The Effects of Global Budgets on Hospital Care Quality in Maryland

Tuesday, June 14, 2016
Lobby (Annenberg Center)

Author(s): Nicolae Done; Bradley Herring


Background/Purpose:  Hospital costs comprise the largest share of health care spending in the United States, at almost one third of national health expenditure, and are projected to continue to grow rapidly. To realign payment incentives with high quality, efficient care, Maryland introduced an innovative payment model as part of the Total Patient Revenue (TPR) program. Eight rural acute care hospitals voluntarily received global payments covering inpatient and outpatient services starting in 2010. The objective of this research was to assess the impacts of TPR on area-level quality indicators.

Methods:  I used data on all discharge abstracts in Maryland hospitals from the Healthcare Cost and Utilization Project (HCUP) State Inpatient Databases (SID) for years 2007-2012. I compared the treatment hospitals with two different control groups. The main control group consists of three rural hospitals that were eligible for the program but declined participation. The secondary control group consists of all general acute care hospitals in the state except for the state's teaching hospitals. Using AHRQ methodology, I calculated observed and risk-adjusted rates and confidence intervals for the Prevention Quality Indicators (PQI) for the treatment and control groups at the provider and area levels. I compared changes in rates pre- and post-intervention using a difference-in-differences (DID) approach with hospital-level fixed effects and controlling for secular trends. I also performed non-parametric tests to test for statistically significant differences. Finally, I performed sensitivity analyses including placebo tests assigning "fake" TPR implementation dates and randomization tests to ensure other factors not related to the intervention were not responsible for the observed effects.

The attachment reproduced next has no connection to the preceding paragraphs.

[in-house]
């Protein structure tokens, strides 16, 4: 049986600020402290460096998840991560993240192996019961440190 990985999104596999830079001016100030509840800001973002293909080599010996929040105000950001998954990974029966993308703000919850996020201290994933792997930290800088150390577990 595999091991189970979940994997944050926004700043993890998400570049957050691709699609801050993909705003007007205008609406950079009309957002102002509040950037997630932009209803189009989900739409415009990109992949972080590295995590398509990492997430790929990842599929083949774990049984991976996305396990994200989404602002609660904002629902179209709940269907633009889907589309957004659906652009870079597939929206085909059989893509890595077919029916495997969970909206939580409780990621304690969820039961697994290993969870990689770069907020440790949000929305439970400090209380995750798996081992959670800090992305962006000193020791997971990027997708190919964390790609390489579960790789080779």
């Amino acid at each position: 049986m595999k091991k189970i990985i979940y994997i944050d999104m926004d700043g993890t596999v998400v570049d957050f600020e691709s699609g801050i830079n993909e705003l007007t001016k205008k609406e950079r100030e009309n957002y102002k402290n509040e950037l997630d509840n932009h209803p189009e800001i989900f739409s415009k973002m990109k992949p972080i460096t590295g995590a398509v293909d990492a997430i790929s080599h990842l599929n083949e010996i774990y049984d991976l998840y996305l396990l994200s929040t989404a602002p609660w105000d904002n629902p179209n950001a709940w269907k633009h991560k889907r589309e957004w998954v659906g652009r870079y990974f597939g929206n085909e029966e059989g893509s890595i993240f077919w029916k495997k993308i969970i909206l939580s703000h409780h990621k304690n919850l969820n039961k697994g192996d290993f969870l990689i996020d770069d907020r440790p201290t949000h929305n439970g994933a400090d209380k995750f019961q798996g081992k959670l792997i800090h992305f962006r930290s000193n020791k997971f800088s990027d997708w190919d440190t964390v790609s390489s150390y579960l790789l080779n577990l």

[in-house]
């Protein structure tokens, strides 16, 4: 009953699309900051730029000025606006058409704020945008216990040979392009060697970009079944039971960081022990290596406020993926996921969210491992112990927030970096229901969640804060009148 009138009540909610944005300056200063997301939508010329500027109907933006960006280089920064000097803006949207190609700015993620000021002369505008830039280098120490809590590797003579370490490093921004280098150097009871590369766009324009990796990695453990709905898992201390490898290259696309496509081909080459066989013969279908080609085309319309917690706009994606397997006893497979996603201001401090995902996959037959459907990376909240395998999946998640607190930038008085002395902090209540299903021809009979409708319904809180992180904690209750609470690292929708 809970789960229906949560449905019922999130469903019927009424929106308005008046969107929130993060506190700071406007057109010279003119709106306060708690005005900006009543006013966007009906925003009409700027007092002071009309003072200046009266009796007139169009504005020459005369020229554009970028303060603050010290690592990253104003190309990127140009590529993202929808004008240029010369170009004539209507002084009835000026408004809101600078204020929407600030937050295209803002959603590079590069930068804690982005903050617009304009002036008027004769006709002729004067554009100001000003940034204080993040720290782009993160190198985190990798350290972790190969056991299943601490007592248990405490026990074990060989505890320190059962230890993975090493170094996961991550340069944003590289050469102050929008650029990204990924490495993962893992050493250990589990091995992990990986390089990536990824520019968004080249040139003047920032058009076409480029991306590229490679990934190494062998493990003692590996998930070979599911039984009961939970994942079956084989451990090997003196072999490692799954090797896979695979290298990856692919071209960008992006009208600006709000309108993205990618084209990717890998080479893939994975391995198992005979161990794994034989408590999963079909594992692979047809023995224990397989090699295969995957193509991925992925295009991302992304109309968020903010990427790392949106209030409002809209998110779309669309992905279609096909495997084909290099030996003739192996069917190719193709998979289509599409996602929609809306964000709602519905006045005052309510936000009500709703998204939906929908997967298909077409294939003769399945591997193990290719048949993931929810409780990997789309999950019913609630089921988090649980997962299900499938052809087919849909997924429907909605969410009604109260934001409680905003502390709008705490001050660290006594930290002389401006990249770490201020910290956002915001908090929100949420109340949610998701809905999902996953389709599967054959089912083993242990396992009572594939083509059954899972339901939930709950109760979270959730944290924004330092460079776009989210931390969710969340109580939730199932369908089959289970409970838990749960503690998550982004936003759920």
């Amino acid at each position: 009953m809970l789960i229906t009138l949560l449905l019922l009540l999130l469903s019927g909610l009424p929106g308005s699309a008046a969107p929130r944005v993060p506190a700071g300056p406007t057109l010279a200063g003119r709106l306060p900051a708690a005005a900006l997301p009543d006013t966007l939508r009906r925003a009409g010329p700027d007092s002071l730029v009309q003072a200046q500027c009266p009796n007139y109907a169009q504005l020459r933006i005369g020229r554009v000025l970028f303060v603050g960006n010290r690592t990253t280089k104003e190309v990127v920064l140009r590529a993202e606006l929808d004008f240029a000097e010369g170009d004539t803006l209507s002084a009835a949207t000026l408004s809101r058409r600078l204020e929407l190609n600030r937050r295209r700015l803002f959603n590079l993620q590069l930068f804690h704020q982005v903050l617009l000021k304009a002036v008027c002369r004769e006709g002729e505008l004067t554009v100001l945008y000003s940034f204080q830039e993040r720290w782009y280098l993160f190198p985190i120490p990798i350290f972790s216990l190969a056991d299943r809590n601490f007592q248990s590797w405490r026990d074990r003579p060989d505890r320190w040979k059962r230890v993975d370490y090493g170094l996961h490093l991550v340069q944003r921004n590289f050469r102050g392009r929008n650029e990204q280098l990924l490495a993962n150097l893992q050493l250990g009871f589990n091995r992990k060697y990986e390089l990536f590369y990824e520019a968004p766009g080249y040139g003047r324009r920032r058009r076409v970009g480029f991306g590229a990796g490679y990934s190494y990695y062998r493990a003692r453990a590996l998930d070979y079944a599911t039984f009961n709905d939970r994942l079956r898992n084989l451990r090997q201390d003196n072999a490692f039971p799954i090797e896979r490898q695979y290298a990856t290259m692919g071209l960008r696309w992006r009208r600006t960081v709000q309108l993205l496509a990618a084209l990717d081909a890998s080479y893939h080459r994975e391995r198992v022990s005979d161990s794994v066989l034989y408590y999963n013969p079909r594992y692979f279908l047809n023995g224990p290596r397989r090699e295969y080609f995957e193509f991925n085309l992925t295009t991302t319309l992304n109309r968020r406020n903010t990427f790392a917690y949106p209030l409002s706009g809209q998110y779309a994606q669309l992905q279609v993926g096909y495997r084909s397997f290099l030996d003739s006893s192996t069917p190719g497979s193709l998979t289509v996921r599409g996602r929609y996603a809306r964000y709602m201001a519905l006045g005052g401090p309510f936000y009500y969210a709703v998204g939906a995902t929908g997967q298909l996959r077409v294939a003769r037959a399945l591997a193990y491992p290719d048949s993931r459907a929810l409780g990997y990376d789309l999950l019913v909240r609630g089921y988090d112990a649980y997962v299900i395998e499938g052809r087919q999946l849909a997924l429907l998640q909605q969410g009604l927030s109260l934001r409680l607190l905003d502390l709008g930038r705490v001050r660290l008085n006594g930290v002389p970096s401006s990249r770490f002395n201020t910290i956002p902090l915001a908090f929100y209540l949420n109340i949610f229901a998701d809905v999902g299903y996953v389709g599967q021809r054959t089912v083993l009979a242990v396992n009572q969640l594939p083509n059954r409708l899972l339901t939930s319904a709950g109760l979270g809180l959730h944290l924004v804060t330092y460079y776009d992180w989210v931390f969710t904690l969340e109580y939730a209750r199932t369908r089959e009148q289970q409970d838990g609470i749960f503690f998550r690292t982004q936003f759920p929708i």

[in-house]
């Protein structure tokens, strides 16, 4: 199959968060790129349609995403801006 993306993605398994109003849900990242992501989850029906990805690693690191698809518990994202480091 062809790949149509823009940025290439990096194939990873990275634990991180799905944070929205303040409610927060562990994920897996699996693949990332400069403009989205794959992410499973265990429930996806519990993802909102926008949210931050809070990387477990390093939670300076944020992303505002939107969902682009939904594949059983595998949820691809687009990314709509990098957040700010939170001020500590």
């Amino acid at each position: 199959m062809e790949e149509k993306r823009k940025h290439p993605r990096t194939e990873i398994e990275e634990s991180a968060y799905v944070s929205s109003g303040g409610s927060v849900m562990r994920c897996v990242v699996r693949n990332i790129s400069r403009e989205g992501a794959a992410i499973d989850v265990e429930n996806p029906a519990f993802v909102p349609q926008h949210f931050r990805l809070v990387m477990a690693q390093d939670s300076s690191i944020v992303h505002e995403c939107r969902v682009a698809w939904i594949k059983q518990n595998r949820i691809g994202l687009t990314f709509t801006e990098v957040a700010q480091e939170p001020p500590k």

Results: TPR hospitals were slightly smaller and had lower volume than the main control group the year before the intervention (151 vs. 196 staffed beds, 10,994 vs 13,369 total discharges on average). Their population also had a higher proportion of white and older patients on average (58.4 vs. 55.8 years average age in 2007). The risk-ajdusted area-level PQI90 composite indicator decreased in the treatment group from 21.72 (CI = [20.83-22.61]) in 2007 to 14.92 (CI = [14.05-15.77]) admissions per 1,000 population. It also decreased in the main control group from a lower base of 17.50 (CI = [16.84-18.15]) to 13.83 (CI = [13.23-14.44]). These trends were driven by both the acute composite indicator (PQI91) and the chronic composite indicator (PQI92). Although the patient-level DID analysis found that the differences were statistically insignificant at the 0.05 level, comparing the changes in risk-adjusted area-level rates (as recommended by AHRQ documentation) using non-parametric tests finds that the results are statistically significant. Overall, the TPR program associated with a higher decrease in admissions for ambulatory care sensitive conditions in rural Maryland counties compared to controls. Sensitivity analyses provided additional evidence that the TPR program was responsible for these effects.

Conclusion/Implications: Hospital global budgets are a promising policy for decreasing preventable hospitalizations in rural hospitals. However, they may not be applicable in all states due to Maryland's unique all-payer rate-setting system. Further research is needed to evaluate the program's effects on total costs and utilization of inpatient services.